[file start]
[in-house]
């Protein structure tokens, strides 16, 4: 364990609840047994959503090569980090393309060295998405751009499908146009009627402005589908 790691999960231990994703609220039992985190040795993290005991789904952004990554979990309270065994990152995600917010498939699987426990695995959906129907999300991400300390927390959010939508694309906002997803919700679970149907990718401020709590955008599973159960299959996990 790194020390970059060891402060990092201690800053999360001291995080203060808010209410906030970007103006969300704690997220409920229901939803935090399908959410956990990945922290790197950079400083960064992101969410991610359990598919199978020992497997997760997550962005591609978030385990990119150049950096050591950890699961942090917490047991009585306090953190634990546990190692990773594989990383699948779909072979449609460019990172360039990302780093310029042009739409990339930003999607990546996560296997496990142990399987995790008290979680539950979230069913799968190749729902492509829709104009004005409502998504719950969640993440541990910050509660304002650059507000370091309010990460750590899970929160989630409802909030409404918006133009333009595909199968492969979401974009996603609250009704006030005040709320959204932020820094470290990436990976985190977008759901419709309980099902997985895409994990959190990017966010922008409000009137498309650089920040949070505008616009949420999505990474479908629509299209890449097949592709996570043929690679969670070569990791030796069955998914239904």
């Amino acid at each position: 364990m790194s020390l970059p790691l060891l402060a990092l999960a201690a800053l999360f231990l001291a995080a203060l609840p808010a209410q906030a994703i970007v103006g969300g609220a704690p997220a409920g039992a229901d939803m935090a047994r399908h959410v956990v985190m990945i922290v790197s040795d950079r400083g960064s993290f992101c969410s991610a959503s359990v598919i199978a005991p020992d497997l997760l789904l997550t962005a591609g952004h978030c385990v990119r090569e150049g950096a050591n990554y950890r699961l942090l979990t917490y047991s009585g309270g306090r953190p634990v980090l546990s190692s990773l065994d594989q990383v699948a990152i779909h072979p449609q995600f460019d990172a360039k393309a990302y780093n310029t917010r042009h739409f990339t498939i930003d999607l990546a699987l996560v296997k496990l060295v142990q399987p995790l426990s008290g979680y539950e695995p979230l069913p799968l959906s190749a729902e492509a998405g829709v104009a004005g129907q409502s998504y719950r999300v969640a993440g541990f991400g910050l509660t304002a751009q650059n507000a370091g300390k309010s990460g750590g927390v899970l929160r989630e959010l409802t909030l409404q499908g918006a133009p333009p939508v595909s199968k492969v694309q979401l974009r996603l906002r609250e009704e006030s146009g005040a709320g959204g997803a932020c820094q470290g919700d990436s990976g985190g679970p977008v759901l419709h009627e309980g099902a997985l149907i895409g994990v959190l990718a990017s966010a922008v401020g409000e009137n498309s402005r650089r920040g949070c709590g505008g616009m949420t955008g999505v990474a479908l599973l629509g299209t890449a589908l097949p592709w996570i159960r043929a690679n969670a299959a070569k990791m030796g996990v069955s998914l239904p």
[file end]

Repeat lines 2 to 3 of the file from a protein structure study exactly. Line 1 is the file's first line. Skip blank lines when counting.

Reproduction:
């Protein structure tokens, strides 16, 4: 364990609840047994959503090569980090393309060295998405751009499908146009009627402005589908 790691999960231990994703609220039992985190040795993290005991789904952004990554979990309270065994990152995600917010498939699987426990695995959906129907999300991400300390927390959010939508694309906002997803919700679970149907990718401020709590955008599973159960299959996990 790194020390970059060891402060990092201690800053999360001291995080203060808010209410906030970007103006969300704690997220409920229901939803935090399908959410956990990945922290790197950079400083960064992101969410991610359990598919199978020992497997997760997550962005591609978030385990990119150049950096050591950890699961942090917490047991009585306090953190634990546990190692990773594989990383699948779909072979449609460019990172360039990302780093310029042009739409990339930003999607990546996560296997496990142990399987995790008290979680539950979230069913799968190749729902492509829709104009004005409502998504719950969640993440541990910050509660304002650059507000370091309010990460750590899970929160989630409802909030409404918006133009333009595909199968492969979401974009996603609250009704006030005040709320959204932020820094470290990436990976985190977008759901419709309980099902997985895409994990959190990017966010922008409000009137498309650089920040949070505008616009949420999505990474479908629509299209890449097949592709996570043929690679969670070569990791030796069955998914239904």
């Amino acid at each position: 364990m790194s020390l970059p790691l060891l402060a990092l999960a201690a800053l999360f231990l001291a995080a203060l609840p808010a209410q906030a994703i970007v103006g969300g609220a704690p997220a409920g039992a229901d939803m935090a047994r399908h959410v956990v985190m990945i922290v790197s040795d950079r400083g960064s993290f992101c969410s991610a959503s359990v598919i199978a005991p020992d497997l997760l789904l997550t962005a591609g952004h978030c385990v990119r090569e150049g950096a050591n990554y950890r699961l942090l979990t917490y047991s009585g309270g306090r953190p634990v980090l546990s190692s990773l065994d594989q990383v699948a990152i779909h072979p449609q995600f460019d990172a360039k393309a990302y780093n310029t917010r042009h739409f990339t498939i930003d999607l990546a699987l996560v296997k496990l060295v142990q399987p995790l426990s008290g979680y539950e695995p979230l069913p799968l959906s190749a729902e492509a998405g829709v104009a004005g129907q409502s998504y719950r999300v969640a993440g541990f991400g910050l509660t304002a751009q650059n507000a370091g300390k309010s990460g750590g927390v899970l929160r989630e959010l409802t909030l409404q499908g918006a133009p333009p939508v595909s199968k492969v694309q979401l974009r996603l906002r609250e009704e006030s146009g005040a709320g959204g997803a932020c820094q470290g919700d990436s990976g985190g679970p977008v759901l419709h009627e309980g099902a997985l149907i895409g994990v959190l990718a990017s966010a922008v401020g409000e009137n498309s402005r650089r920040g949070c709590g505008g616009m949420t955008g999505v990474a479908l599973l629509g299209t890449a589908l097949p592709w996570i159960r043929a690679n969670a299959a070569k990791m030796g996990v069955s998914l239904p």